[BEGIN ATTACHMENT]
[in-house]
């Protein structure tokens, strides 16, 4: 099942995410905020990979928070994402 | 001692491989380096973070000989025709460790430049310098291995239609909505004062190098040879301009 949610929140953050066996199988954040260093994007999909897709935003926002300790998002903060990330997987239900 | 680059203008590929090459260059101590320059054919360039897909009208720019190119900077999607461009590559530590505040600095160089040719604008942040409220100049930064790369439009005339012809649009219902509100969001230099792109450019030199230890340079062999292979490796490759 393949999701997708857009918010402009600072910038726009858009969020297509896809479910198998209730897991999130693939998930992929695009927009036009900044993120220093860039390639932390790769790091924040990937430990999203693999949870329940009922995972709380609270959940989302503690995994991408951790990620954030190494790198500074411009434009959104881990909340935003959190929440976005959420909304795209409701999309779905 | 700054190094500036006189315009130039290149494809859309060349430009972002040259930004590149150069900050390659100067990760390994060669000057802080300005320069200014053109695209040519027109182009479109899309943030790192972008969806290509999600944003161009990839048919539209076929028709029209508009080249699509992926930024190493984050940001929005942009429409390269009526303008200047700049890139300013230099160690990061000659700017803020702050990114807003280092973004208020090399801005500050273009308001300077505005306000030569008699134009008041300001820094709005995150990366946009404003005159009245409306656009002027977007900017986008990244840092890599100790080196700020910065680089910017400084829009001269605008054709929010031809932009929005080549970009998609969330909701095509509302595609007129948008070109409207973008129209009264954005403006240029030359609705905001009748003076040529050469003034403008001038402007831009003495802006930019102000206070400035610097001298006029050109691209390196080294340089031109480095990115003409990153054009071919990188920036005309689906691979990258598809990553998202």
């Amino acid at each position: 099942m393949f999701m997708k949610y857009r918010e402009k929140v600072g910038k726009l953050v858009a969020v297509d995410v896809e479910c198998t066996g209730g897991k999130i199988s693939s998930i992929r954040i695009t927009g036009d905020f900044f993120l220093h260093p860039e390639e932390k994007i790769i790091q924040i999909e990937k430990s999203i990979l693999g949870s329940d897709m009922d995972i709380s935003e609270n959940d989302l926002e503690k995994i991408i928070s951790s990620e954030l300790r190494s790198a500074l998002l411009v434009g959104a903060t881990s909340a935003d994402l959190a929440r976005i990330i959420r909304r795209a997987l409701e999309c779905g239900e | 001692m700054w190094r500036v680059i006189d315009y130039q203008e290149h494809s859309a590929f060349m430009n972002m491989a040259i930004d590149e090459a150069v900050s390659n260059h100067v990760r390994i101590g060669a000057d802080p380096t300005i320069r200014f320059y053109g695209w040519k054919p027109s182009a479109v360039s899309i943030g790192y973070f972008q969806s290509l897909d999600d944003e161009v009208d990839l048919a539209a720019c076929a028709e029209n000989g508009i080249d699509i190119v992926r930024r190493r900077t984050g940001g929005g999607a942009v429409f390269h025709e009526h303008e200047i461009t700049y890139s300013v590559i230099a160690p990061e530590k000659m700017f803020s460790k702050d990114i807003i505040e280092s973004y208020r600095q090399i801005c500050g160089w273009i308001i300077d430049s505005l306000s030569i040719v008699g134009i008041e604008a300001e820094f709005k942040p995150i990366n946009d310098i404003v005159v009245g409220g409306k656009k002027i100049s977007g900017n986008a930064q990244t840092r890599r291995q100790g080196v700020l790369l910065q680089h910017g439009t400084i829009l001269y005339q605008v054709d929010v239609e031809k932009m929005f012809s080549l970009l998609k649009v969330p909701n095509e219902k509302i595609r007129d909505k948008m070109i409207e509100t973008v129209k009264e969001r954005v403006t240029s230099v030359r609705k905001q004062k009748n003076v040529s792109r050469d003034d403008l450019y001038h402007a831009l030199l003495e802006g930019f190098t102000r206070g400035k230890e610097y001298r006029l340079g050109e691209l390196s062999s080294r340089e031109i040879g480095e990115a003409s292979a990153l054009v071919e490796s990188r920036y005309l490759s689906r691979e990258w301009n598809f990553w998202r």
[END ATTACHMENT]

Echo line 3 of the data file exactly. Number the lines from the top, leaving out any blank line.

């Amino acid at each position: 099942m393949f999701m997708k949610y857009r918010e402009k929140v600072g910038k726009l953050v858009a969020v297509d995410v896809e479910c198998t066996g209730g897991k999130i199988s693939s998930i992929r954040i695009t927009g036009d905020f900044f993120l220093h260093p860039e390639e932390k994007i790769i790091q924040i999909e990937k430990s999203i990979l693999g949870s329940d897709m009922d995972i709380s935003e609270n959940d989302l926002e503690k995994i991408i928070s951790s990620e954030l300790r190494s790198a500074l998002l411009v434009g959104a903060t881990s909340a935003d994402l959190a929440r976005i990330i959420r909304r795209a997987l409701e999309c779905g239900e | 001692m700054w190094r500036v680059i006189d315009y130039q203008e290149h494809s859309a590929f060349m430009n972002m491989a040259i930004d590149e090459a150069v900050s390659n260059h100067v990760r390994i101590g060669a000057d802080p380096t300005i320069r200014f320059y053109g695209w040519k054919p027109s182009a479109v360039s899309i943030g790192y973070f972008q969806s290509l897909d999600d944003e161009v009208d990839l048919a539209a720019c076929a028709e029209n000989g508009i080249d699509i190119v992926r930024r190493r900077t984050g940001g929005g999607a942009v429409f390269h025709e009526h303008e200047i461009t700049y890139s300013v590559i230099a160690p990061e530590k000659m700017f803020s460790k702050d990114i807003i505040e280092s973004y208020r600095q090399i801005c500050g160089w273009i308001i300077d430049s505005l306000s030569i040719v008699g134009i008041e604008a300001e820094f709005k942040p995150i990366n946009d310098i404003v005159v009245g409220g409306k656009k002027i100049s977007g900017n986008a930064q990244t840092r890599r291995q100790g080196v700020l790369l910065q680089h910017g439009t400084i829009l001269y005339q605008v054709d929010v239609e031809k932009m929005f012809s080549l970009l998609k649009v969330p909701n095509e219902k509302i595609r007129d909505k948008m070109i409207e509100t973008v129209k009264e969001r954005v403006t240029s230099v030359r609705k905001q004062k009748n003076v040529s792109r050469d003034d403008l450019y001038h402007a831009l030199l003495e802006g930019f190098t102000r206070g400035k230890e610097y001298r006029l340079g050109e691209l390196s062999s080294r340089e031109i040879g480095e990115a003409s292979a990153l054009v071919e490796s990188r920036y005309l490759s689906r691979e990258w301009n598809f990553w998202r």